Why I Worked Through Cognitive Struggles after a TBI while earning a Master’s Degree

A 4-part story of adversity, courage, hope and success for one TBI survivor

Lisa had worked through the initial phases of a TBI patient, completed her bachelor’s degree, yet still wondered what she could do to fit in while struggling with on going cognitive challenges.  She pushed herself through yet another degree program at the graduate level to learn and heal, but it still was not enough.

This is part three of a four-part series of how one traumatic brain injury (TBI) survivor overcame obstacles to improve her quality of life when appropriate resources seemed out of reach.  We learned how Lisa’s life changed after a terrible accident in Part I:  Overcome Obstacles Instead of Being Overcome by Them  and in Part II how her she combatted her damaged spirit, executive function  with  determination.

These obstacles and challenges associated with TBI survivors include many skills associated with execution functions of the brain.  These skilled functions can be thought of as the command center of the brain that controls the cognitive processes such as decision-making, impulse control, attention, emotional regulation, and working memory.

Here is part three of her story.

Progress Takes Time

During my undergraduate work, I did a significant amount of research on mild to moderate traumatic brain injury and found there to be limited research regarding mental health and TBI survivors. The wonderful degree I had just earned would not be enough for me to be able to work with fellow survivors.

I do not know about other survivors’ experience with locating a mental health provider who understands and works with TBI survivors, but I ran into a number of therapists who wanted to throw a label on me (whether right or not) and use therapeutic approaches that did not work with my processing and cognitive impairments.

The therapists would say “I can’t help you”, give me a name of someone else to pawn me off on, and be done with it. When I began going to a brain injury support group, I realized there were more people like me out there with similar struggles.

Why not take my accident and turn it into something good to work with other people just like me? I sure did not understand “normal people” and “normal people” reaffirmed time and again that they had no interest in attempting to understand me. So, back to rehabilitation (school) I went.

Unfortunately, the “I can’t help you” therapist plea did not end or improve on the “Learning to Become One of Them” journey.  I saw many TBI survivors not being provided with appropriate services and were given diagnoses just as inappropriate when I was doing my internship for my master’s program.

Three years later, I graduated and was blessed with the opportunity to become licensed as a therapist and began working within a private practice where I had the freedom to work with TBI survivors without negative backlash. This, while still working for the other employer (great benefits) and the associated disrespect (bad benefit) I had served for over three years at the time.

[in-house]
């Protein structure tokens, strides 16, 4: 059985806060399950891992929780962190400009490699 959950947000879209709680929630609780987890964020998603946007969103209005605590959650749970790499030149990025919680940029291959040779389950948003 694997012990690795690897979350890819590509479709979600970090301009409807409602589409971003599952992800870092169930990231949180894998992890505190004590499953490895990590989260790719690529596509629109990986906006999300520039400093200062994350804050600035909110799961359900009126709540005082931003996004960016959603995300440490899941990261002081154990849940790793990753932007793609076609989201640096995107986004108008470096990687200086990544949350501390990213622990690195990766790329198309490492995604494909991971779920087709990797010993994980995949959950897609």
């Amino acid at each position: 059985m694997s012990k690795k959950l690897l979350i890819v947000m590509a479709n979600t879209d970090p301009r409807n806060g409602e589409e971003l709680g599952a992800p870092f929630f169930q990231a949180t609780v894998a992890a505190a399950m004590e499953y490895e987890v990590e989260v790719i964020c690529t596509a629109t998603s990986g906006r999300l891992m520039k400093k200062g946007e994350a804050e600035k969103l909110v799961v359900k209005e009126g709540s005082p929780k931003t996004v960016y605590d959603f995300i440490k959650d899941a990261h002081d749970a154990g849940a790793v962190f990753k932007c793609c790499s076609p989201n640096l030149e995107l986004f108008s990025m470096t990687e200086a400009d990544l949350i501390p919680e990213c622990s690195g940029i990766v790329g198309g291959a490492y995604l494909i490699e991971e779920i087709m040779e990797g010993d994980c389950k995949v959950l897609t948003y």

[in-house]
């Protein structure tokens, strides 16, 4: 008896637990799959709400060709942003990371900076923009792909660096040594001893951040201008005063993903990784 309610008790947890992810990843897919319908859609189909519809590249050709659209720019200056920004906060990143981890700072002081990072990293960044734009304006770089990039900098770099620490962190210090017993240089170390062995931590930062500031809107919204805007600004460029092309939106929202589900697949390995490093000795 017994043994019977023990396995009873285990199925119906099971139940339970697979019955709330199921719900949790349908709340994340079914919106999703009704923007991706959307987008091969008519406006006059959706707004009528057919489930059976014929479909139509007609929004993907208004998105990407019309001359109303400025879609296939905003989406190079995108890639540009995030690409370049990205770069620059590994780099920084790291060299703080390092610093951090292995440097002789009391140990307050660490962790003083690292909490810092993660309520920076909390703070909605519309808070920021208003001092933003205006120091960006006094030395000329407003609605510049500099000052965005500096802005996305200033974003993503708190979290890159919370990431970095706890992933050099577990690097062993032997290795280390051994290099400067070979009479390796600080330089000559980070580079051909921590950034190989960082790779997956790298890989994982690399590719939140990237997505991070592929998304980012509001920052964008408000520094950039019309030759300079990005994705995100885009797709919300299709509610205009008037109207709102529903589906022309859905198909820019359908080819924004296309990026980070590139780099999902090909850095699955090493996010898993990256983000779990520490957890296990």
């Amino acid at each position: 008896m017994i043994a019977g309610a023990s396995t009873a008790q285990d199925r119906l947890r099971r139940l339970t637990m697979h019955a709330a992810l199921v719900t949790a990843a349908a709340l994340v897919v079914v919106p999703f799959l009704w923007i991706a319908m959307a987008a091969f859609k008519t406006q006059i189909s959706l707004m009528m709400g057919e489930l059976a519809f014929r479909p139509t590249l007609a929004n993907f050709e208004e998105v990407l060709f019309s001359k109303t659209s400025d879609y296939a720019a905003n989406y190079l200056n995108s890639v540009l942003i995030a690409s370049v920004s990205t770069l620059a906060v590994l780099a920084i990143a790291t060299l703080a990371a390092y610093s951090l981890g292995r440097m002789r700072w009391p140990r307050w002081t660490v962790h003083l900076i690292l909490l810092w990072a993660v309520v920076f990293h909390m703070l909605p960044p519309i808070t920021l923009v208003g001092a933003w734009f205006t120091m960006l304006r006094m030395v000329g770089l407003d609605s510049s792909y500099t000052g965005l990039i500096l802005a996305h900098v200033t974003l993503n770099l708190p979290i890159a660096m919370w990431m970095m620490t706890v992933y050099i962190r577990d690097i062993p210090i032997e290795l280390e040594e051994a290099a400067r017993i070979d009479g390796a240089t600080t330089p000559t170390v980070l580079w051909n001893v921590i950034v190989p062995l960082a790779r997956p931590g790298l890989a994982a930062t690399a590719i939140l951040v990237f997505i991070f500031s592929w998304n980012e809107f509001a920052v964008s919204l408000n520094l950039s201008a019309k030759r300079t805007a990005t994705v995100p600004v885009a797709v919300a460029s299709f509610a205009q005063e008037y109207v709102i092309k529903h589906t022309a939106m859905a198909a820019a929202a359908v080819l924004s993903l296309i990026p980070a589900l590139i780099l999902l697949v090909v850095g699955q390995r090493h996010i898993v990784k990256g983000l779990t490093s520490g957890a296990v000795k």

I had the misconception that after I graduated and made something out of myself that life would be better, and I would finally earn the respect of my peers. For some reason, this matters to me. If people do not respect me, they are surely not going to see me as someone they would want to work with in a therapeutic setting.

It seemed like my boss with the long-term employer lost respect for me when I earned a master’s degree, which was disappointing because I had a lot of respect for that boss who actually came to my undergraduate graduation and told me how proud they were of my accomplishment.

My self-esteem tanked once again, and I struggled with not feeling good enough. The judgments, cold-shoulders, and rejections were taking their toll on my well-being. What was wrong with me, I wondered?

My cognitive and processing functions began to regress and my mental health was struggling with my hearing the same tune as before, “I can’t help you” or “I am not a good fit for you”. Those feelings of being a freak or an alien returned, and I wondered again why people are so cruel, quick to judge, and slow to understand?

What I was doing was not working, so I began considering ways I could work on my self-esteem and insecurity issues without the willingness of a mental health professional to work with me.

Have any of you ever wanted to get help but could not get it?

Money is a huge factor, in addition to finding a therapist who is compatible with your emotional needs, finding a therapist with an available opening within a few weeks is another challenge, and by the time you actually get an appointment with a therapist, weeks have passed and the motivation to work on your issues has gone on vacation somewhere.  Your motivation is on a beach somewhere, while your emotions are playing pinball in your brain.

Overstimulation? No. De-stimulation? Yes.

I went a year-and-a-half swimming uphill in a river of depression. Deaths and dear friendships lost were added weights to my load and I once again struggled with despair.  I was driving my vocational-rehab counselor crazy……..

 I needed to do something.

Until next time.

Dr. Lisa Ansell, Guest Blogger
Lisa Marie Ansell, Ed.D., LPC, NCC, CBIS
Licensed Professional Counselor
National Certified Counselor
Certified Brain Injury Specialist
Adjunct Professor at a Private University

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